why the musical culture and technical knowledge of the young musicians had to be improved. Over the past
thirty years or so, more and more Roma young people have studied at the Music Academy and earned good
positions in jazz music. The best known classical musicians of Roma origin were Aladár Rácz (1886-1958,
Kroó 1979) discovered by Igor Stravinsky, who turned the cimbalom into a symphonic
instrument, and the world-famous pianist György Cziffra (1921-1994, Cziffra 1977). Internationally known
figures of jazz music are, among others, Béla Szakcsi Lakatos piano, Tony Lakatos a saxophonist and Ferenc
Snétberger guitar player.
The other audience of "Gypsy music" is the village populace among whom Roma musicians
could hardly keep pace with the flood of urban music spread by the mass media. Some managed to switch over
to more popular genres, but most village bands had vanished by the 1970s-'80s.
The postwar social process displaced the majority of Roma from their traditional way of living and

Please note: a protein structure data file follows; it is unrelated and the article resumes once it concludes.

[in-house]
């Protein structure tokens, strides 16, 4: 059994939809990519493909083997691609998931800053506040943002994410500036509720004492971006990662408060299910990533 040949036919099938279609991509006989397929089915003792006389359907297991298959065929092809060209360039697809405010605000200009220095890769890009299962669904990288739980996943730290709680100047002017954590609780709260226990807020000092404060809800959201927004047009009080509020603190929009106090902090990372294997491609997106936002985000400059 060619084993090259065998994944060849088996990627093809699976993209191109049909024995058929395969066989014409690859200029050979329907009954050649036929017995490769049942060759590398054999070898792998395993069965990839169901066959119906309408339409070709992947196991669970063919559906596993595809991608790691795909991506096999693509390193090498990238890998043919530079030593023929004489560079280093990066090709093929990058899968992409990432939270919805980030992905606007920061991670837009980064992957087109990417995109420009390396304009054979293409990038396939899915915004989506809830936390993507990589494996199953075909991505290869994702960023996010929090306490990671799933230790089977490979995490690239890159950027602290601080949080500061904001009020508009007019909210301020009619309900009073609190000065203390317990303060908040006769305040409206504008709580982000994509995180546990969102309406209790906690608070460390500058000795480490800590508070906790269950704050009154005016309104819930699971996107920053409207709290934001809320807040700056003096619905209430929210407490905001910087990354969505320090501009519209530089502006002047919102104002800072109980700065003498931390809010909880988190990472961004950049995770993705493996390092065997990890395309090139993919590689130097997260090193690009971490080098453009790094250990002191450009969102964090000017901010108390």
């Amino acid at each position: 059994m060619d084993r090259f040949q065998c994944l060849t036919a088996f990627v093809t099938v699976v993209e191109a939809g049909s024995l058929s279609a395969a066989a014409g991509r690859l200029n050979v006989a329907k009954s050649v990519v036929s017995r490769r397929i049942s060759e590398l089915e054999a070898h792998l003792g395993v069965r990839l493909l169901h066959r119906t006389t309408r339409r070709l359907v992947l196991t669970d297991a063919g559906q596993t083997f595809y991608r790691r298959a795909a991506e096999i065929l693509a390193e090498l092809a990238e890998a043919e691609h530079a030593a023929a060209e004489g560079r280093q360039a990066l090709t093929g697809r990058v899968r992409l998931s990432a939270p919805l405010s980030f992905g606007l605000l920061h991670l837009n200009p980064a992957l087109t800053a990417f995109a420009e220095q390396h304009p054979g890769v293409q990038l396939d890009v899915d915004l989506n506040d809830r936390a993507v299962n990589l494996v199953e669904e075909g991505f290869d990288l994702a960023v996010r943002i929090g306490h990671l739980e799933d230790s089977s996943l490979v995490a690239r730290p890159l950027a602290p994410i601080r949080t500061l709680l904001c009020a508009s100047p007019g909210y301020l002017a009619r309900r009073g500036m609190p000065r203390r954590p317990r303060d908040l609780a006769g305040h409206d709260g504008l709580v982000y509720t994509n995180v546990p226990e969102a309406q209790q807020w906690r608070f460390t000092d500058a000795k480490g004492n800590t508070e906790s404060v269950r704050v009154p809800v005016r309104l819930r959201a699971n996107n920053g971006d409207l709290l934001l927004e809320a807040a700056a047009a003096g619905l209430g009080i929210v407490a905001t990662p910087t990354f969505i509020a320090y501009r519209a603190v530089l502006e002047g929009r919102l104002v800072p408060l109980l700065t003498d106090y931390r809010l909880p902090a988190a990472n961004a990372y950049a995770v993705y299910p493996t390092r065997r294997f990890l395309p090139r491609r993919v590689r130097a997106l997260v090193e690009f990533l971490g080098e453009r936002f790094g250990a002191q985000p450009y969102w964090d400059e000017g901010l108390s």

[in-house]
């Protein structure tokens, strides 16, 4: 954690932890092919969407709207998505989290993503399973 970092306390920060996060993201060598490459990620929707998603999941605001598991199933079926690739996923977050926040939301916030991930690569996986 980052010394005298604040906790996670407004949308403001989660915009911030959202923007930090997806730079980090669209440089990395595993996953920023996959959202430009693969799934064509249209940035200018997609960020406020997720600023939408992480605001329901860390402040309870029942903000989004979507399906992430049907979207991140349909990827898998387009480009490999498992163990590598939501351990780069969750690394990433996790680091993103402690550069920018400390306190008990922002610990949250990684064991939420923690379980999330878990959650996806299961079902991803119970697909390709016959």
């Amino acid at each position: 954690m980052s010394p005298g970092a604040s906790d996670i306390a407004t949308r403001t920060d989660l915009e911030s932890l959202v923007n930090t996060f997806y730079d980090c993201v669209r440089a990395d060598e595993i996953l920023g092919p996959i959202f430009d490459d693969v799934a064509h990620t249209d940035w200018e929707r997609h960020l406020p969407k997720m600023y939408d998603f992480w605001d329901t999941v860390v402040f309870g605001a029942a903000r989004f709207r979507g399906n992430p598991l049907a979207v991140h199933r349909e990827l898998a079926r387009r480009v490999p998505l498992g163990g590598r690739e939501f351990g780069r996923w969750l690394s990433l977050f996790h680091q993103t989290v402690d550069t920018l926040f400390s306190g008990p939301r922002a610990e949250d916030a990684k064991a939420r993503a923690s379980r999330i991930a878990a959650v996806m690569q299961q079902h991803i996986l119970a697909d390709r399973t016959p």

occupations. As taking a job was compulsory, their unskilled, unschooled masses could only find employment
in the industry, usually in large cities far from their homes. Daily commuting or living in workers'
hostels during the week acquainted them more closely with urban culture. In an industrial plant, Roma
coming from different areas worked together, thus they got to know each other's cultural traditions. Also,
by the 1950s the wireless had also spread in Hungary, and so had the television later, in the 1960s-'70s,
as new sources of information. As a result, not only folklore incorporated popular elements (elements of